Frequently Asked Questions

Protecting Glacier | Read the Bill | Maps

When was Glacier National Park established, and how big is it?

Protecting more than one million acres of public lands in northwest Montana, Glacier National Park is a crown jewel of the National Park System. Established in 1910 “for the benefit and enjoyment of the people of the United States,” Glacier’s sculpted peaks, mountain valleys and clean waters are enjoyed by over two million people each year, and provide crucial habitat for threatened species including the grizzly bear, bull trout and Canada lynx.

What makes this area so special?

Glacier forms the core of the 18 million-acre Crown of the Continent region, one of North America’s largest and most intact ecosystems. At the heart of this ecosystem is the North Fork Flathead River Valley, which has the greatest density and diversity of carnivores in the Rocky Mountains. The exceptional natural values of Waterton-Glacier International Peace Park are of global significance — National Geographic magazine deemed it “one of the most diverse and ecologically intact natural ecosystems in the temperate zones of the world.” And, in 1995 Waterton-Glacier was added to the list of UNESCO World Heritage sites in recognition of the peace park’s unique geology, abundant and diverse plant and animal communities, and glacial landscapes.

What is an International Peace Park?

In 1932, acts of the U.S. Congress and Canadian Parliament designated Glacier National Park and Waterton Lakes National Park in Alberta, Canada, as Waterton-Glacier International Peace Park — the world’s first international peace park. This relationship of peace and goodwill has served as a source of inspiration for nations around the world, and today there are more than 100 international peace parks on five continents.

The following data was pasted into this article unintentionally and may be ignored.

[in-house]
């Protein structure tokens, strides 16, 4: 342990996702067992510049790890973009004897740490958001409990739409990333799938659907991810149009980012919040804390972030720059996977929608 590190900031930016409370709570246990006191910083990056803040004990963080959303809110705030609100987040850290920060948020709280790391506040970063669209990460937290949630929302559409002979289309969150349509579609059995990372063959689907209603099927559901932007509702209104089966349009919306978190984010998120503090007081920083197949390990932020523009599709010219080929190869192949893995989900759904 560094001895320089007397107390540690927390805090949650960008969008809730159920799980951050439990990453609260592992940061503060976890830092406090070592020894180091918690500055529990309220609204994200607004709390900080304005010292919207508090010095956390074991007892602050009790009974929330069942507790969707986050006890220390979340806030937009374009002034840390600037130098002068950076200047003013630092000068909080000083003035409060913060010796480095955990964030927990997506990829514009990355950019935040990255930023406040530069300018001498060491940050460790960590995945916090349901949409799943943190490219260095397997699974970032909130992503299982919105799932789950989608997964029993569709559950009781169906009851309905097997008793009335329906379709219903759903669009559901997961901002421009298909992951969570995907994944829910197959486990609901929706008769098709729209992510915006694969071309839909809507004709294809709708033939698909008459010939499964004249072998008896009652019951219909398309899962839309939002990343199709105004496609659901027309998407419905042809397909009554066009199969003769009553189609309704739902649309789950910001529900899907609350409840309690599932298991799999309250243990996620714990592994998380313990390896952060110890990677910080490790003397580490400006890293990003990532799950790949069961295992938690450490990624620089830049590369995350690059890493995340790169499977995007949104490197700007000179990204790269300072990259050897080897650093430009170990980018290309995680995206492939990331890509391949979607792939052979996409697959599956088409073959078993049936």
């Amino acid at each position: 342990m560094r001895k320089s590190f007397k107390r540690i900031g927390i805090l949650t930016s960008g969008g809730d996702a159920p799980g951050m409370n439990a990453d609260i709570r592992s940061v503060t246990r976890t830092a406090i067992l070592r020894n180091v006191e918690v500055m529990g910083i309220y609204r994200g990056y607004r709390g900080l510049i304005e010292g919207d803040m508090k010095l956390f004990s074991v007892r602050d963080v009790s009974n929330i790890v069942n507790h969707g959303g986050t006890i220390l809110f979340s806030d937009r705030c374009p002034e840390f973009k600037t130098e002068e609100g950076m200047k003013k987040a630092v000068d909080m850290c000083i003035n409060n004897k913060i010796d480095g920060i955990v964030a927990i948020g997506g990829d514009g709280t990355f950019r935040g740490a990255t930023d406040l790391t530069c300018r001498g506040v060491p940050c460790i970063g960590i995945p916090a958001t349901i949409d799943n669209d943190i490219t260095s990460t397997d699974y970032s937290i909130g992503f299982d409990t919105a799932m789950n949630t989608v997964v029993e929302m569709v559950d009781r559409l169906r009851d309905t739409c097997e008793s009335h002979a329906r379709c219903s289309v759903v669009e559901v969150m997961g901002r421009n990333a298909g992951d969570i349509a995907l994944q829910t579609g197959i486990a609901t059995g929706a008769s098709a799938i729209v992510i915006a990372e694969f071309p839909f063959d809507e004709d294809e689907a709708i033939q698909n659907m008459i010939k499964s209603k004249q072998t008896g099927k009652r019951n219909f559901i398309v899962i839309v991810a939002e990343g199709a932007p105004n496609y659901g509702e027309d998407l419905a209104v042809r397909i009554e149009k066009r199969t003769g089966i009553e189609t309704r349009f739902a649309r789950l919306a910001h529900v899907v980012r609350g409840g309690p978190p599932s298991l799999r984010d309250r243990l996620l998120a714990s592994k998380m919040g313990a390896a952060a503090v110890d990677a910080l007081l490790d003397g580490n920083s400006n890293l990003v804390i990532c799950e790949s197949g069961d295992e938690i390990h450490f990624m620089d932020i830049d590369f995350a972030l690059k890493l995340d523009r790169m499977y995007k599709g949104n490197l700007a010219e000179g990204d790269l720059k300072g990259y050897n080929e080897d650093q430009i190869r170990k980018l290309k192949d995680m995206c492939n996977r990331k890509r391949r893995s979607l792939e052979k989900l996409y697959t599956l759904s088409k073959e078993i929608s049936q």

What is the United States government doing to protect Glacier?

February 7, 2013, Montana Senators Max Baucus & Jon Tester re-introduced the North Fork Watershed Protection Act (Senate Bill 255). The bill would place more than 400,000 acres of U.S. Forest Service lands adjacent to Glacier National Park off limits to hard rock mining, and to oil and gas, and geothermal leasing — protecting an area larger than Sequoia National Park.

If signed into law, what would Senate Bill 255 protect?

• Important wildlife habitat, including corridors that allow Glacier’s iconic wildlife and big game to move throughout the region.

• The drinking water supply of scenic Whitefish, Montana (pop. 10,000).

• Public lands leased to Whitefish Mountain Resort (one of North America’s premier ski destinations).

• More than 100 miles of congressionally designated Wild & Scenic River upstream from Flathead Lake, the West’s largest and cleanest freshwater lake.

How do these efforts impact local communities?

S. 255 enjoys overwhelming support locally, and it will positively impact local economies: Each year visitors to Glacier spend nearly $150 million in gateway communities, supporting 2,000 jobs.

What does S. 255 cost?

Nothing. The simple piece of legislation is only 190 words in length, and costs taxpayers nothing.  In fact, it has the backing of six major energy companies.

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News / Events
  • North Fork Protection Act Passes U.S. House

     

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  • North Fork Watershed Protection Act Passes U.S. House

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  • Baucus Doubles Down on Passing North Fork Bill Before Term Ends

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